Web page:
Starring Jamie Barber, Jaason Simmons, Noel Fitzpatrick, Kerry Norton, and David Rae
Directed by Julian Kean
Remember the show “Baywatch Nights”? It was a short-lived spin-off of “Baywatch” with David Hasselhoff playing the same character only he moonlighted as a private detective. With the advent of this spin-off we were supposed to believe that he was a lifeguard by day and a private investigator by night. When he slept is anyone’s guess. The first season of the show drew mediocre ratings but it still got picked up for a second and final season. In a desperate effort to save the floundering show and since “The X-Files” was currently at its peak they transformed the “Baywatch Nights” into a supernatural thriller. Instead of dealing with common criminals, Hasselhoff and company would investigate all the supernatural happenings in the area because apparently vampires, aliens, witch covens, and what not really like to stick close to the California coastline. Image “Kolchak the Night Stalker” for the mentally challenged and you get the idea.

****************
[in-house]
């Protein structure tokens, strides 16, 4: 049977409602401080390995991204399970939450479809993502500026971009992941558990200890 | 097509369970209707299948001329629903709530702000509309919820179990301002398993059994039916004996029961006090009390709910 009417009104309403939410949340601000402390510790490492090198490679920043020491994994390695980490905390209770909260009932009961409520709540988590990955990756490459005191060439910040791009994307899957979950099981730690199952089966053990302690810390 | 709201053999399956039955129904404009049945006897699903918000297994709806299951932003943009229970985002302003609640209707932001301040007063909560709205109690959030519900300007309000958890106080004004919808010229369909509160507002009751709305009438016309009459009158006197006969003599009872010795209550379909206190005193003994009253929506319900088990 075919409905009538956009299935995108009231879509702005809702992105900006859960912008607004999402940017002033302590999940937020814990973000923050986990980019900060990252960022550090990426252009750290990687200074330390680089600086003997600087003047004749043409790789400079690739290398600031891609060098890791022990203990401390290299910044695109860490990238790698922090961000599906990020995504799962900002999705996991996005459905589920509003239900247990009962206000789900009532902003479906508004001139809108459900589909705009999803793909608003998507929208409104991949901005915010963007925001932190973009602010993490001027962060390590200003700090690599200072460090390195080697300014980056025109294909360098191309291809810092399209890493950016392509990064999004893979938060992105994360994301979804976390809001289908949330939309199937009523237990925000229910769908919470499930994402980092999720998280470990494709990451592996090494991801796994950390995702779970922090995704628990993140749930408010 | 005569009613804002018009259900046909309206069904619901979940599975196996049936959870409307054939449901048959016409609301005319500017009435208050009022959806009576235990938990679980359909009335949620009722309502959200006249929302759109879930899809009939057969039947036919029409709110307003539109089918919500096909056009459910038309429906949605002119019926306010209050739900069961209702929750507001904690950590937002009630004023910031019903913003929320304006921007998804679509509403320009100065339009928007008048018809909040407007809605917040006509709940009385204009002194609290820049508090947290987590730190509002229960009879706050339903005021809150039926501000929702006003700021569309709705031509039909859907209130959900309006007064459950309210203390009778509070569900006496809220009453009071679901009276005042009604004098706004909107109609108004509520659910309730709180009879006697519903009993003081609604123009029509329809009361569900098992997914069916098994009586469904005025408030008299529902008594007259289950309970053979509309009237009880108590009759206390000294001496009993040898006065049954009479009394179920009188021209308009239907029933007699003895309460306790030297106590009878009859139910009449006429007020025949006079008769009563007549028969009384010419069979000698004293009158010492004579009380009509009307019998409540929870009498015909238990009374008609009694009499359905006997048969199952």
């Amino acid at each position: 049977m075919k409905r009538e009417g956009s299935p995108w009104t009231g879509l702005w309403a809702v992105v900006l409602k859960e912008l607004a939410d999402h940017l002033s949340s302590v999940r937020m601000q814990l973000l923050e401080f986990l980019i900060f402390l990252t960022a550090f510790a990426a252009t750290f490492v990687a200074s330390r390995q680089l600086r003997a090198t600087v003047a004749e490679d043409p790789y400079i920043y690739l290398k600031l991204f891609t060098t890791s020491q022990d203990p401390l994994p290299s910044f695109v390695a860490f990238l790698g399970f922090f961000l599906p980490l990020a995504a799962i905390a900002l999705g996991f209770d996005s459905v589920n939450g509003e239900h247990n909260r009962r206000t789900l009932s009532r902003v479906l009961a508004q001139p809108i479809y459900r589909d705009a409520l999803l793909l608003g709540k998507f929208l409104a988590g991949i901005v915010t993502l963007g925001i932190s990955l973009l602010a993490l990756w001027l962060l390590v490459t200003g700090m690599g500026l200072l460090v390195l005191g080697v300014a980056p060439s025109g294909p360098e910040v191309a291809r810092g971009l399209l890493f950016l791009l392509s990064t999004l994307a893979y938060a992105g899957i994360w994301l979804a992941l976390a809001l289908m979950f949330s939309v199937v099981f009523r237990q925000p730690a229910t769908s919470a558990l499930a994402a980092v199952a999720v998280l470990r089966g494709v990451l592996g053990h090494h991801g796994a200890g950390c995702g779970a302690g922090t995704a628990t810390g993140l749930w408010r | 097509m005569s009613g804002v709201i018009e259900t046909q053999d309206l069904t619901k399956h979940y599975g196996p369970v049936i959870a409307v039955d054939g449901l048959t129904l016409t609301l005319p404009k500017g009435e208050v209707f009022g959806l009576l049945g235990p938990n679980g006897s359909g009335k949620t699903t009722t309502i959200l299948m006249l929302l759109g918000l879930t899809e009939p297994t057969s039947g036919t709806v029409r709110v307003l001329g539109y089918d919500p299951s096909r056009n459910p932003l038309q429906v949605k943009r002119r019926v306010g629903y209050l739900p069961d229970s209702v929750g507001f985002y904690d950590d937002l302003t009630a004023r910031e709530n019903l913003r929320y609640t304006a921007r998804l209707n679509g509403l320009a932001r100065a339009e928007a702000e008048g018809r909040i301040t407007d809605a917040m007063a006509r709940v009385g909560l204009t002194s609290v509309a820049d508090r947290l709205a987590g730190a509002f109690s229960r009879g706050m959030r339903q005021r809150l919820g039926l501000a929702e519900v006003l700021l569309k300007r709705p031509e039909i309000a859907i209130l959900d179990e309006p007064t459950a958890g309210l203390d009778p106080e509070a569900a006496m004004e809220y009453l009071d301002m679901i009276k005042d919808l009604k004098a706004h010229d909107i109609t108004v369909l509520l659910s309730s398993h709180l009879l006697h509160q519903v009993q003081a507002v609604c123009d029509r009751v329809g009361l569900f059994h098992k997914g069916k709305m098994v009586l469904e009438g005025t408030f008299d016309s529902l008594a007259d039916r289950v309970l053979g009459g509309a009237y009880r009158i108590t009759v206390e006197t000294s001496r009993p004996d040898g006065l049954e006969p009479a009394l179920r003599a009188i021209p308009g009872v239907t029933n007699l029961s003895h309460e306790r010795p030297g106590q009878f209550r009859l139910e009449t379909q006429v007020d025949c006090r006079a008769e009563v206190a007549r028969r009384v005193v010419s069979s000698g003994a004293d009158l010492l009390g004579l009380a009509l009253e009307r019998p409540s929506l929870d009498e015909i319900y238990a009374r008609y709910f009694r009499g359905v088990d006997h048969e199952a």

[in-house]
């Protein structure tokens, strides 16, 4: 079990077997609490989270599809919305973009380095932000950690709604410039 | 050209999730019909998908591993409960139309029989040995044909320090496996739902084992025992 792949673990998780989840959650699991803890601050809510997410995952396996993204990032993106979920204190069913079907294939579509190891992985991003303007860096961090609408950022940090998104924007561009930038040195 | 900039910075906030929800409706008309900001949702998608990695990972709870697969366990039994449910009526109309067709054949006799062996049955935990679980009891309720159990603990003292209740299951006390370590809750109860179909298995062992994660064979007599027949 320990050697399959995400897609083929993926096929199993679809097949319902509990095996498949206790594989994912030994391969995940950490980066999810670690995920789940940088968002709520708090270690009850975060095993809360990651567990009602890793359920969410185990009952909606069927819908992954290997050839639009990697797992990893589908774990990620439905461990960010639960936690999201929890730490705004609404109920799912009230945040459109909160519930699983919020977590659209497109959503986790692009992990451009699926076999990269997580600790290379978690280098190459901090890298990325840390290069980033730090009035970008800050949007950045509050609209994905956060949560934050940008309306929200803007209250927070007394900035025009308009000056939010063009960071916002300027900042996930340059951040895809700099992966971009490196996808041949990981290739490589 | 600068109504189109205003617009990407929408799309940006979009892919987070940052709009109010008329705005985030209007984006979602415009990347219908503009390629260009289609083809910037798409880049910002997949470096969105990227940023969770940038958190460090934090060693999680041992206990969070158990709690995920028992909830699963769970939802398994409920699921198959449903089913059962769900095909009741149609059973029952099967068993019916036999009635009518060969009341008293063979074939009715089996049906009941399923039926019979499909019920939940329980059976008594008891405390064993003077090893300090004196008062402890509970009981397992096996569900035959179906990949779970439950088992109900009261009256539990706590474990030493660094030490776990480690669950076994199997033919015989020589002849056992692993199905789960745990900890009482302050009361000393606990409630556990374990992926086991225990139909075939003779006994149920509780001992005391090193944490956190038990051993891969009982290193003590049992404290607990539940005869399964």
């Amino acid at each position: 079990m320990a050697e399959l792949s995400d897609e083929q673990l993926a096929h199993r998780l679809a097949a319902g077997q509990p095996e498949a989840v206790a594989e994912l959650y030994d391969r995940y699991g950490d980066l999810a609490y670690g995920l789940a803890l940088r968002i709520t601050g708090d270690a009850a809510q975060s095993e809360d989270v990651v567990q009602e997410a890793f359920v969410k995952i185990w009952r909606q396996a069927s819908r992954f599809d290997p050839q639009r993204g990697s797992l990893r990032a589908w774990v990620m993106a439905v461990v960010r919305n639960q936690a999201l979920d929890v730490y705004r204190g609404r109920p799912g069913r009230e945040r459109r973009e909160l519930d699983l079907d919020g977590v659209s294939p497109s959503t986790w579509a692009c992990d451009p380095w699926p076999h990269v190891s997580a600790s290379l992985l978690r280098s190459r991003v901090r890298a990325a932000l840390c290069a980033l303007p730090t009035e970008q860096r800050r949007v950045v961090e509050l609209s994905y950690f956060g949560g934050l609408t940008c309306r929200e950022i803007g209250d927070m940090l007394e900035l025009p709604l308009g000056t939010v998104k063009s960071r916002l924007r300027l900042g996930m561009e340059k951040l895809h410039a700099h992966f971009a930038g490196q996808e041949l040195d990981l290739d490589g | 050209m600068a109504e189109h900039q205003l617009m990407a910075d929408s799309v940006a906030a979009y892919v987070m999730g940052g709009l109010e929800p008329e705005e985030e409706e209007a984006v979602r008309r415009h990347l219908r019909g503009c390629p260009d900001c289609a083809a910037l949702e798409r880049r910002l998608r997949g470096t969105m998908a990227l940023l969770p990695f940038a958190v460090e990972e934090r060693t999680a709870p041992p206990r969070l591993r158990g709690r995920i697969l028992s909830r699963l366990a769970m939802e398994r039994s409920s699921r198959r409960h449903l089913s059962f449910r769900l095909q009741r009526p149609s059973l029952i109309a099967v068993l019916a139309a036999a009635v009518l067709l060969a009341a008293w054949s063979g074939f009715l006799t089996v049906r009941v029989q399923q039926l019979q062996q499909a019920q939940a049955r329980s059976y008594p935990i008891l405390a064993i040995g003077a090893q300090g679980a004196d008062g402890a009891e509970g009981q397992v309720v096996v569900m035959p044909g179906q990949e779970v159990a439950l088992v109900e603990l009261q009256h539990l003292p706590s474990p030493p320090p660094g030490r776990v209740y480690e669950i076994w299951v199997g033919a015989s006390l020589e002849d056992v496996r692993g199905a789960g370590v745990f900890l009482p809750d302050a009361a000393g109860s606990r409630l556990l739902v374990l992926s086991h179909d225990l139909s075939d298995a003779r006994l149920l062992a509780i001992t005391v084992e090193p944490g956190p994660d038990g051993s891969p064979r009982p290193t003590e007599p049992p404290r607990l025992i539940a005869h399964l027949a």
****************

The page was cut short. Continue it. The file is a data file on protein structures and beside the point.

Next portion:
On one faithful episode that I dared to watch from beginning to end, Hasselhoff decided to head out to this abandoned oilrig where something mysterious occurred. Turns out they had inadvertently unleashed this glowing green blob-like creature that consumed everything in its path. Fortunately, Hasselhoff was able to make like MacGyver and create an instant flame-thrower in a matter of moments from commonly found items in the kitchen of an oilrig. I think he also built a bomb too and blew the thing up in the end. I forget exactly how it ended but I know Hasselhoff survived, so it certainly wasn’t a happy ending. I’ll never forget this episode just because of one line of dialogue uttered by the big-breasted, Pamela Anderson wannabe on the show when told that Hasselhoff’s character had been missing the entire day. “What am I worried about? It’s Mitch Buchanan…In a boat…On the water.” Priceless.